Romney says Trump ‘has not risen to the mantle of the office’

click to enlarge Mitt Romney at a rally in Raleigh, N.C., Oct. 29, 2014. - TRAVIS DOVE/THE NEW YORK TIMES
Travis Dove/The New York Times
Mitt Romney at a rally in Raleigh, N.C., Oct. 29, 2014.

By Sarah Mervosh
New York Times News Service

Mitt Romney, the incoming senator from Utah and former Republican presidential nominee, revived his rivalry with President Donald Trump on Tuesday with an op-ed essay in The Washington Post in which he said Trump “has not risen to the mantle of the office.”

Days before joining a Republican-controlled Senate, and as the 2020 presidential race begins to take form, Romney issued a pointed critique of the president’s character.


“With the nation so divided, resentful and angry, presidential leadership in qualities of character is indispensable,” he wrote ahead of his swearing-in Thursday. “And it is in this province where the incumbent’s shortfall has been most glaring.”

The piece set off widespread speculation online, with some suggesting that Romney aimed to position himself as “the new Jeff Flake,” the departing Republican senator from Arizona who tangled with Trump.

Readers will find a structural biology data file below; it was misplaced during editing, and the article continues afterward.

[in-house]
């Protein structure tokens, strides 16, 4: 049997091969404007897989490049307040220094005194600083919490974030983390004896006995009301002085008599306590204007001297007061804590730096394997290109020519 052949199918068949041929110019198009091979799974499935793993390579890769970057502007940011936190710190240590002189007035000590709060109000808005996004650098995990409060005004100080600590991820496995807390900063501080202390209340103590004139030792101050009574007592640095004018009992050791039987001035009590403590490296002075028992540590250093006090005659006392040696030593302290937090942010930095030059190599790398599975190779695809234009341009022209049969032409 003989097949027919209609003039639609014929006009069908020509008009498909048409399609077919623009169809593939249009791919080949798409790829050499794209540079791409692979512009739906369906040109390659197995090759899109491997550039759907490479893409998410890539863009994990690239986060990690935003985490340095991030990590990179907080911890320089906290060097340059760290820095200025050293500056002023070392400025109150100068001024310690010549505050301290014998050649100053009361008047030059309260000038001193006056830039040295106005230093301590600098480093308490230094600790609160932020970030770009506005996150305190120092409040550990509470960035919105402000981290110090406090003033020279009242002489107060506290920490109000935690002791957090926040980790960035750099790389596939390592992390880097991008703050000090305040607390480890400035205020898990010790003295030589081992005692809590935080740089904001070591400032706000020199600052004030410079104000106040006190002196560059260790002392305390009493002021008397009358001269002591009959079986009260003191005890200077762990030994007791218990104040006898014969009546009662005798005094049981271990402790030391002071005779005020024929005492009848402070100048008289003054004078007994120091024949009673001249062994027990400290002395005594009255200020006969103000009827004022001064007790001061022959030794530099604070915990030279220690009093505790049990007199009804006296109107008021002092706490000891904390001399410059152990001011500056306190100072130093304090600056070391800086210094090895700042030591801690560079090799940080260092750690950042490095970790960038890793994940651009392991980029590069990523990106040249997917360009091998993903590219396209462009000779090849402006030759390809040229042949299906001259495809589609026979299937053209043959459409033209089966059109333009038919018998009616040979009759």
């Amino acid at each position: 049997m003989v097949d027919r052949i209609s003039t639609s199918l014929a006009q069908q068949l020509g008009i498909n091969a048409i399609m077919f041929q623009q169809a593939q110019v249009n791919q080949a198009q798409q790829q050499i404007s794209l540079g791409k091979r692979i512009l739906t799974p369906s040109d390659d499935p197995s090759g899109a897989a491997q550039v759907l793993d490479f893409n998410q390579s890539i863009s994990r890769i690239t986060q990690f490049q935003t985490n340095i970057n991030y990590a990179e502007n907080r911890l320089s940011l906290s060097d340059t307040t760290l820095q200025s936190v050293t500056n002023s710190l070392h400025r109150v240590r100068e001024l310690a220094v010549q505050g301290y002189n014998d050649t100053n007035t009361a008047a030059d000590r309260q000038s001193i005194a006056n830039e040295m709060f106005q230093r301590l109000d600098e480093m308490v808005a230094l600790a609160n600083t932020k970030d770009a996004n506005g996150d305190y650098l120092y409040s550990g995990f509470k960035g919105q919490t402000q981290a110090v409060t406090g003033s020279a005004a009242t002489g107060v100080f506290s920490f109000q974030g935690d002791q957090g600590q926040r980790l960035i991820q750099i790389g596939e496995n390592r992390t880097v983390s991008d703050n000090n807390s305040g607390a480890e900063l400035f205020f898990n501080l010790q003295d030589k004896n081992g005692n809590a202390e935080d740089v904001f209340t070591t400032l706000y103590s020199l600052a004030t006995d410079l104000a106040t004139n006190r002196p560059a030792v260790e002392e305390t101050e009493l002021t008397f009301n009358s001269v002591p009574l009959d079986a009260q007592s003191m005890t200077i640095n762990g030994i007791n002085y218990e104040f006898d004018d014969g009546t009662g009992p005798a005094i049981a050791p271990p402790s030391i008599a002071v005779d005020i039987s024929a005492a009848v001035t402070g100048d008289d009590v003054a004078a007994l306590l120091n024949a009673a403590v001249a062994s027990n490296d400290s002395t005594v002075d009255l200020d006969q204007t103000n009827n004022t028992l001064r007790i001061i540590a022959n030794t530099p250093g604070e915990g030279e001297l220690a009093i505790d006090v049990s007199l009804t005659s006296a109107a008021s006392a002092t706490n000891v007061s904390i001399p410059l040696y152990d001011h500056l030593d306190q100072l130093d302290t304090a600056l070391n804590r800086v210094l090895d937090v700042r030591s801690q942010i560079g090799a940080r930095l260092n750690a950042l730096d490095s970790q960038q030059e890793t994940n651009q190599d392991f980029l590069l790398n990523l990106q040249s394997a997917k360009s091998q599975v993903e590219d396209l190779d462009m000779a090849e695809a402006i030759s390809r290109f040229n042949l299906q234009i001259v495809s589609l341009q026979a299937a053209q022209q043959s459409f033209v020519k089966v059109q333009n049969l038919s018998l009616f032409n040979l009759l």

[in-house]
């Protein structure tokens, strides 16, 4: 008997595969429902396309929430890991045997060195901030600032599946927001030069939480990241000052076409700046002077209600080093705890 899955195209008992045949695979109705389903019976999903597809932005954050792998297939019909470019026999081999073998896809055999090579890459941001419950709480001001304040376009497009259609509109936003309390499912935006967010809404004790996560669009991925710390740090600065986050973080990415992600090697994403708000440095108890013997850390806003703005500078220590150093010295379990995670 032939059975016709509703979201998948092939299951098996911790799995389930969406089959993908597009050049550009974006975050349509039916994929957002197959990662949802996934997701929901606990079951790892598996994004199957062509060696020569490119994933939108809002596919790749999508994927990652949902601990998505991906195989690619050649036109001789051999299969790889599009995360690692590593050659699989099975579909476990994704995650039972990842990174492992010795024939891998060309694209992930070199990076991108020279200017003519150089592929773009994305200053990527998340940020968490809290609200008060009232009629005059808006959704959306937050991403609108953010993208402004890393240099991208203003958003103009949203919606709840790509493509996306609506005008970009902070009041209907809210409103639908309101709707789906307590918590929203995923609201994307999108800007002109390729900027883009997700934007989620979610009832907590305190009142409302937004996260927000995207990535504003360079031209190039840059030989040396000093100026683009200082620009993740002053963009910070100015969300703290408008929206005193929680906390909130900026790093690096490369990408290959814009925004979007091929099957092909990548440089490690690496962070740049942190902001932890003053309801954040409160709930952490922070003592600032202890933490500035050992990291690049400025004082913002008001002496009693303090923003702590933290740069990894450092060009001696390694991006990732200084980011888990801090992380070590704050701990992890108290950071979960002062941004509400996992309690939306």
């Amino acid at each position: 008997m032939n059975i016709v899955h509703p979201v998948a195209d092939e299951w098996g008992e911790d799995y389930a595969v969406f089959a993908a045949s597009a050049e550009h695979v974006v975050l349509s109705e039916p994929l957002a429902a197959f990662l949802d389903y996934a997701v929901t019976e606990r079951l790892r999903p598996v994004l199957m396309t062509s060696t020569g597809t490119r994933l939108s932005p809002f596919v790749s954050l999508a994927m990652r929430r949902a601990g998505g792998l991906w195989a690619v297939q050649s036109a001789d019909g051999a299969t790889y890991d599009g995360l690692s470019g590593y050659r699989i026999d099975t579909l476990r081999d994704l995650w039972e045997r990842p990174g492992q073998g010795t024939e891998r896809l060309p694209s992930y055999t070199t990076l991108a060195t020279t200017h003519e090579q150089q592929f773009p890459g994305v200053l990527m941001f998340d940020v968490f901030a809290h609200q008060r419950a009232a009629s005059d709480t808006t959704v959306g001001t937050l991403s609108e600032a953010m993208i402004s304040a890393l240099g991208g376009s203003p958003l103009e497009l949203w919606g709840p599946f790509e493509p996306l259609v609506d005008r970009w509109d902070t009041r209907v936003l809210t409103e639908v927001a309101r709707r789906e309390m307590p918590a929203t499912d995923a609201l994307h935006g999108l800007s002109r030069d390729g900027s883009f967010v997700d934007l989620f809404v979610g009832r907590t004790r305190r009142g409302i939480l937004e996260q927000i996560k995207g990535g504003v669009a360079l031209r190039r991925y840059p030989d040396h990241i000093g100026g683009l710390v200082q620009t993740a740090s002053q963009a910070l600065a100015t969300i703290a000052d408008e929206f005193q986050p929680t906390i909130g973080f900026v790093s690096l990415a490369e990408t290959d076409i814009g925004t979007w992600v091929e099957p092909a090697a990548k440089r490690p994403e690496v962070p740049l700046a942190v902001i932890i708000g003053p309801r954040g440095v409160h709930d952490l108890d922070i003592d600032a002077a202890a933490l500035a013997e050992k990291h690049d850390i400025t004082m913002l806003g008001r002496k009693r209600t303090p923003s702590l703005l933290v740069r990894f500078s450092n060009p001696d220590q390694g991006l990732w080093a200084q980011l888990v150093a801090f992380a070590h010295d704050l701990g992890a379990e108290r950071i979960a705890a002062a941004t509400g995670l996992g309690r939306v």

Or, others asked, was Romney, a two-time presidential hopeful, signaling he might challenge the president in the 2020 Republican primary election?

Brad Parscale, the campaign manager for Trump’s 2020 re-election bid, fired back at Romney, saying in a tweet Tuesday night that Trump had “saved” the country while the senator-elect could not.


“Jealousy is a drink best served warm and Romney just proved it,” he said. “So sad.”

Romney and Trump have long had a complicated political relationship.

Trump has called Romney “irrelevant” and once bragged that he was a more successful businessman. “I mean, my net worth is many, many, many times Mitt Romney,” he said in 2011.

When Trump was running for president in 2016, Romney called him a “phony” and a “fraud.” In 2017 he excoriated the president after the deadly white supremacist rally in Charlottesville, Virginia, for causing “racists to rejoice” and “minorities to weep.”

But Trump backed Romney’s 2012 run for president, an endorsement that the nominee said meant a “great deal.”


The two tried to play nice during an awkward dinner in late 2016, when it was thought Romney could be a candidate for secretary of state in the Trump administration. Last year, Trump supported Romney’s campaign to become Utah’s junior senator.

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